As so often happens when it’s time to write this column, a couple of things have been floating around my head after another week at the movies. David Mamet’s Redbelt opened up recently, and it’s another of his recent explorations of stoic manliness (see also Spartan, or The Unit), with tough, tough guys spouting tough, tough talk. The other thing that was on my mind — or, more accurately, burned into my retina — was the lingering afterbuzz from the goofy colors and visions of Speed Racer, the big-screen re-imagining of the classic car racing kid’s show, which left me enthused and smiling. (Unlike some people, I thought Speed Racer was an great-looking, silly, well-made kid’s movie, but that’s why they call it film criticism instead of film agreement). But it also left me a little hungry for actual high-speed driving with actual cars and not Speed Racer’s impressive yet impossible pixel-crafted simulations of speed and velocity.
Fortunately, one movie offers both of those things: Ronin, a 1998 action thriller from Director John Frankenheimer. Ronin stars Robert De Niro, Jean Reno and Stellan Skarsgard as part of a rag-tag group of mercenaries, a hastily-assembled crew of ex-intelligence agents fallen on hard times, cold warriors who’ve been left out in the cold by changing policies and political orders. (The title, as the opening titles explain, is the term applied to masterless Samurai in feudal Japan, who had to scrape together whatever work they could as thieves and strong-arm artists, men of honor who had been unmade by fate.) Natasha McElhone hires De Niro, Reno, Skarsgard, Skipp Sudduth and Sean Bean to steal a case — she doesn’t tell them what’s in it, because it doesn’t matter — from heavily armed shady types who don’t want it to be stolen. As the chase for the film’s MacGuffin whips through France, the plot’s really an excuse for Frankenheimer to have plenty of car chases and action sequences, punctuated with bursts of gunfire and the occasional moment of curt, cynical world-weary male bonding. In other words, it’s great, two-fisted action moviemaking.
You may not know of Mamet’s involvement with Ronin, and that’s okay; you’re not supposed to. Mamet significantly re-wrote J.D. Zeik’s original screenplay for Ronin, but a dispute over credits resulted in Mamet asking that a pseudonym, Richard Weisz, be used as his credit. But you don’t have to be an insider to spot the stops and starts of Mamet’s distinctive style in Ronin, or the blunt, bleak comedy in it. When he’s asked how he knew a meeting was an ambush, De Niro tosses off what sounds like hard-earned wisdom: “Whenever there is any doubt, there is no doubt.” And as De Niro and Reno bond on the job, they get to do plenty of to-and-fro stuff that makes Ronin feel like an armed buddy comedy. After Sam gets some information out of someone, Vincent’s curious about how Sam was able to get so much out of the guy so fast: “A friend of yours?” Sam’s nonchalant: “Yeah, we went to high school together.” Vincent meets Sam’s cool with a French shrug, a raised eyebrow, and a little cynicism: “Well, everyone’s your brother ’till the rent comes due. …”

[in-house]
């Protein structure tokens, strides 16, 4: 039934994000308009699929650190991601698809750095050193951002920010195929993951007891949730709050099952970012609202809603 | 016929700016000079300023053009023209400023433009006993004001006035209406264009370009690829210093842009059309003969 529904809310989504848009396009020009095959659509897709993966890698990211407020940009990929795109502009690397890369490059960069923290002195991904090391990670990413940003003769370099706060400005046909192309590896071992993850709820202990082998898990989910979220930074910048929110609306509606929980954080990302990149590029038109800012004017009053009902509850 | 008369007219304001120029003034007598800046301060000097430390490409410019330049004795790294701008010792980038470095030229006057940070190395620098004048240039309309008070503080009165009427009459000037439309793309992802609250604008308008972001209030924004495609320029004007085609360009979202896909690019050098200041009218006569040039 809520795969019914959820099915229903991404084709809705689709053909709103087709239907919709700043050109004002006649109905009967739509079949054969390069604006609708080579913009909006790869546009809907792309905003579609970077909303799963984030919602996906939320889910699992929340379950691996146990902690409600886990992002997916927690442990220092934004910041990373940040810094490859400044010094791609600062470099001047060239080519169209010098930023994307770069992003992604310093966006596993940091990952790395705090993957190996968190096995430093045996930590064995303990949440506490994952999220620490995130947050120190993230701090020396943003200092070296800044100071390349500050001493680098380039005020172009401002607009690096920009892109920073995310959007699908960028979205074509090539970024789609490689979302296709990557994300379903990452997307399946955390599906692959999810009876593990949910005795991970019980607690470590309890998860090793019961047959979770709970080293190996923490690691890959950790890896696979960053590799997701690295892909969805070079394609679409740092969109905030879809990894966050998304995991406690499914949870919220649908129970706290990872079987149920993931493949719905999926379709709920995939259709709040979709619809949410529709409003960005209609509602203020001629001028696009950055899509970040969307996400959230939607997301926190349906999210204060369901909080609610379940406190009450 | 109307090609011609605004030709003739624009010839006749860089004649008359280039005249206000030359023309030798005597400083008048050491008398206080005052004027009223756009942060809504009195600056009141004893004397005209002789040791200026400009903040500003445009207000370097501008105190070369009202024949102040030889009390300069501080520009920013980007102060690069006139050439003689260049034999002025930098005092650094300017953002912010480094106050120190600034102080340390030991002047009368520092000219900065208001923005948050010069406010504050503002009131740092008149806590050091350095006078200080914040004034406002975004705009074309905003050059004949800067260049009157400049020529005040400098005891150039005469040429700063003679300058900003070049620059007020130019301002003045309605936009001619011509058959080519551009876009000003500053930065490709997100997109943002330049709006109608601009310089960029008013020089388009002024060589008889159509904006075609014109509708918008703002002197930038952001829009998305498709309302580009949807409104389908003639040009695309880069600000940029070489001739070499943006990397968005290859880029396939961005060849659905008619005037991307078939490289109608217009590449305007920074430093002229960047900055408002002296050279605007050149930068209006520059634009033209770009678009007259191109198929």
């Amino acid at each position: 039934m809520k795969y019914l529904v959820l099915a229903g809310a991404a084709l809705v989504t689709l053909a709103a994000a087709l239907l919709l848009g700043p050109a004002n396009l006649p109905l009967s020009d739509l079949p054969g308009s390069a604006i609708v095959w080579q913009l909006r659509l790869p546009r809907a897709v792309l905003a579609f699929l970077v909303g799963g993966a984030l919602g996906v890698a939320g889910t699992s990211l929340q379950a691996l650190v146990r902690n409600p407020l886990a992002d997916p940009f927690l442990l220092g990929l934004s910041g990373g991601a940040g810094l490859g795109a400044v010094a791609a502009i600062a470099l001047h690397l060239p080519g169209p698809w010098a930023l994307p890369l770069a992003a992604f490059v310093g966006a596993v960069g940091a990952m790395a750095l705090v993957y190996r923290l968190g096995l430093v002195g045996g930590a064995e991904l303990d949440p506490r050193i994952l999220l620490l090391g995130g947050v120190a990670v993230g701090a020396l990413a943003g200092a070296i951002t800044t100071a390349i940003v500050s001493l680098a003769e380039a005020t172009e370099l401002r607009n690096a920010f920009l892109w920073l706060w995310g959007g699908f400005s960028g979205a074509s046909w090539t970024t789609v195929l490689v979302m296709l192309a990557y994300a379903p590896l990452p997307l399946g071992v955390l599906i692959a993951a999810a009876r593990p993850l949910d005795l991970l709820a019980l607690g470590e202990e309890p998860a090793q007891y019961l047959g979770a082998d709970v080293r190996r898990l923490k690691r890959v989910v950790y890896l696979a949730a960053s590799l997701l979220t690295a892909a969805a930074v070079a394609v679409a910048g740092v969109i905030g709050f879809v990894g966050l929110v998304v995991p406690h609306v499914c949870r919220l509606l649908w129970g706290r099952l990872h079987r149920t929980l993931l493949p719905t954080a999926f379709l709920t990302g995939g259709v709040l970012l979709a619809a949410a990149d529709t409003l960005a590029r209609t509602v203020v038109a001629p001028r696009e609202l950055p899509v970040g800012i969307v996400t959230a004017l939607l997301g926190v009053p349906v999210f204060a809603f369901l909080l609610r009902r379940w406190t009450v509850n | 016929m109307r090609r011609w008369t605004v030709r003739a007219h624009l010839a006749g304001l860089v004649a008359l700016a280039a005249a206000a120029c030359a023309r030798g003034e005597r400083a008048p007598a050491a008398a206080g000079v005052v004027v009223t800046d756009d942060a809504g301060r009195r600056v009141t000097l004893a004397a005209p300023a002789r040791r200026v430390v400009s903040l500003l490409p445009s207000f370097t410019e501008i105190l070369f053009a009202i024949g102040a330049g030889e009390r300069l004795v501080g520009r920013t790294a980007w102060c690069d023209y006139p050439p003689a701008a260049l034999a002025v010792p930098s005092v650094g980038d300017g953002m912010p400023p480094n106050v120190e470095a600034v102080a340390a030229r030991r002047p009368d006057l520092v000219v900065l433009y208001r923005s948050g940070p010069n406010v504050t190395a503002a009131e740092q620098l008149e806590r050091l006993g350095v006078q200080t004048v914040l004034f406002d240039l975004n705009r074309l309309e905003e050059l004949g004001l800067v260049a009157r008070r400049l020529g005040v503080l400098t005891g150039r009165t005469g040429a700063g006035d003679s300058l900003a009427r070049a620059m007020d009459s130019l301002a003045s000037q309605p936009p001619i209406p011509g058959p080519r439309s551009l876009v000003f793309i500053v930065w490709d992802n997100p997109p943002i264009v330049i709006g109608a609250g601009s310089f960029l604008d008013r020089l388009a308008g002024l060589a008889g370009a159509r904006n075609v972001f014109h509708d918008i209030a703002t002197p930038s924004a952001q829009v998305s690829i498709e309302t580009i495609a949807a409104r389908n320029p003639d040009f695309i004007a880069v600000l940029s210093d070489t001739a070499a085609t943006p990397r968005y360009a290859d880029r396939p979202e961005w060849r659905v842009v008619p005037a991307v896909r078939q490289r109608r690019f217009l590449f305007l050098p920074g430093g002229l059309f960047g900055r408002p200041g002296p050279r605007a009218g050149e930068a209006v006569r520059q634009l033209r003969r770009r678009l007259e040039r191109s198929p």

And when De Niro and Reno aren’t playing tough, they’re driving fast; the chases in Ronin are amazing. Frankenehimer (who passed away in 2002) was a big racing buff and knew how to shoot chase sequences; his first color film was Grand Prix, and he also gave us The French Connection II. And there’s no digital trickery or computer effects in Ronin, just impressively competent stunt drivers, and even a few actors willing and crazy enough to do it themselves. Actor Skipp Sudduth asked Frankenheimer if he could train and do his own stunt driving; Frankenheimer came around, but had one caveat for Sudduth: ‘I don’t wanna see any brake lights.” After Speed Racer, which pays minimal attention to little things like the laws of physics and gravity, Ronin offered me a high-octane refresher course in Newton’s laws of motion, as cars screech, skid and swerve along mountain roads and roar and rocket down cobblestone streets.
Reno and De Niro soon realize, the hard way, that they’re the only two honorable thieves in their group, which means that they’re the only ones who can try and set things right after the job goes wrong. Barring justice, they’ll settle for vengeance, or at the very least getting close to even. Mamet’s always been obsessed with character and principle; in Ronin, the symphony of harsh language Mamet’s characters normally spit between each other has a few extra deep notes in the form of gunfire and explosions. Ronin’s available on DVD in a fairly well-made 2-disc special edition, and one well worth enjoying; in a summer movie season where we’ve already see billionaire industrialists fly and cars do kung-fu, an action movie as simple and straightforward as Ronin feels like a well-deserved steak dinner to break up a four-month long dessert course.